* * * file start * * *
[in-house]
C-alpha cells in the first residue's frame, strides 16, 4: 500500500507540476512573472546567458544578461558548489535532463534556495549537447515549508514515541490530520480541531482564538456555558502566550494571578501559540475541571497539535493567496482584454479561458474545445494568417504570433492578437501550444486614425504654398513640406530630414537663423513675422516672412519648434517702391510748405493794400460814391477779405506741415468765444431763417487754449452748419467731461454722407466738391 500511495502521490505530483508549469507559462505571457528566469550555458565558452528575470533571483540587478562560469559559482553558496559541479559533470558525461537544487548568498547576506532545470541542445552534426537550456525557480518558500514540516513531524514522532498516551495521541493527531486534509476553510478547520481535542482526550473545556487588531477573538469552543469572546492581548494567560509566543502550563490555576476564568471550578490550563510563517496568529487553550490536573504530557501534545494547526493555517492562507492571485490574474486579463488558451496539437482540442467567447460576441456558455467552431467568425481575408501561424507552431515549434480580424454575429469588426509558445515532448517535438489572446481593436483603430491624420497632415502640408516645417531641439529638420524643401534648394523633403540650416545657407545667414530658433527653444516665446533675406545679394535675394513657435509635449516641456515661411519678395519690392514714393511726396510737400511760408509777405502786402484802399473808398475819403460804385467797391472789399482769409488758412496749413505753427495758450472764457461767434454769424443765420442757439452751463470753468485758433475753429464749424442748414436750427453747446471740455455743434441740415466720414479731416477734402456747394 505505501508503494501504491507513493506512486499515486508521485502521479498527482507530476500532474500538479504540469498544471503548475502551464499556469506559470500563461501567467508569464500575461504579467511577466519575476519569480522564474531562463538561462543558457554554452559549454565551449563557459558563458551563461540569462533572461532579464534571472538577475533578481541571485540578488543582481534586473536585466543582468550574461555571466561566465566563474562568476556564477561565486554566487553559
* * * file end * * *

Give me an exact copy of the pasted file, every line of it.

[in-house]
C-alpha cells in the first residue's frame, strides 16, 4: 500500500507540476512573472546567458544578461558548489535532463534556495549537447515549508514515541490530520480541531482564538456555558502566550494571578501559540475541571497539535493567496482584454479561458474545445494568417504570433492578437501550444486614425504654398513640406530630414537663423513675422516672412519648434517702391510748405493794400460814391477779405506741415468765444431763417487754449452748419467731461454722407466738391 500511495502521490505530483508549469507559462505571457528566469550555458565558452528575470533571483540587478562560469559559482553558496559541479559533470558525461537544487548568498547576506532545470541542445552534426537550456525557480518558500514540516513531524514522532498516551495521541493527531486534509476553510478547520481535542482526550473545556487588531477573538469552543469572546492581548494567560509566543502550563490555576476564568471550578490550563510563517496568529487553550490536573504530557501534545494547526493555517492562507492571485490574474486579463488558451496539437482540442467567447460576441456558455467552431467568425481575408501561424507552431515549434480580424454575429469588426509558445515532448517535438489572446481593436483603430491624420497632415502640408516645417531641439529638420524643401534648394523633403540650416545657407545667414530658433527653444516665446533675406545679394535675394513657435509635449516641456515661411519678395519690392514714393511726396510737400511760408509777405502786402484802399473808398475819403460804385467797391472789399482769409488758412496749413505753427495758450472764457461767434454769424443765420442757439452751463470753468485758433475753429464749424442748414436750427453747446471740455455743434441740415466720414479731416477734402456747394 505505501508503494501504491507513493506512486499515486508521485502521479498527482507530476500532474500538479504540469498544471503548475502551464499556469506559470500563461501567467508569464500575461504579467511577466519575476519569480522564474531562463538561462543558457554554452559549454565551449563557459558563458551563461540569462533572461532579464534571472538577475533578481541571485540578488543582481534586473536585466543582468550574461555571466561566465566563474562568476556564477561565486554566487553559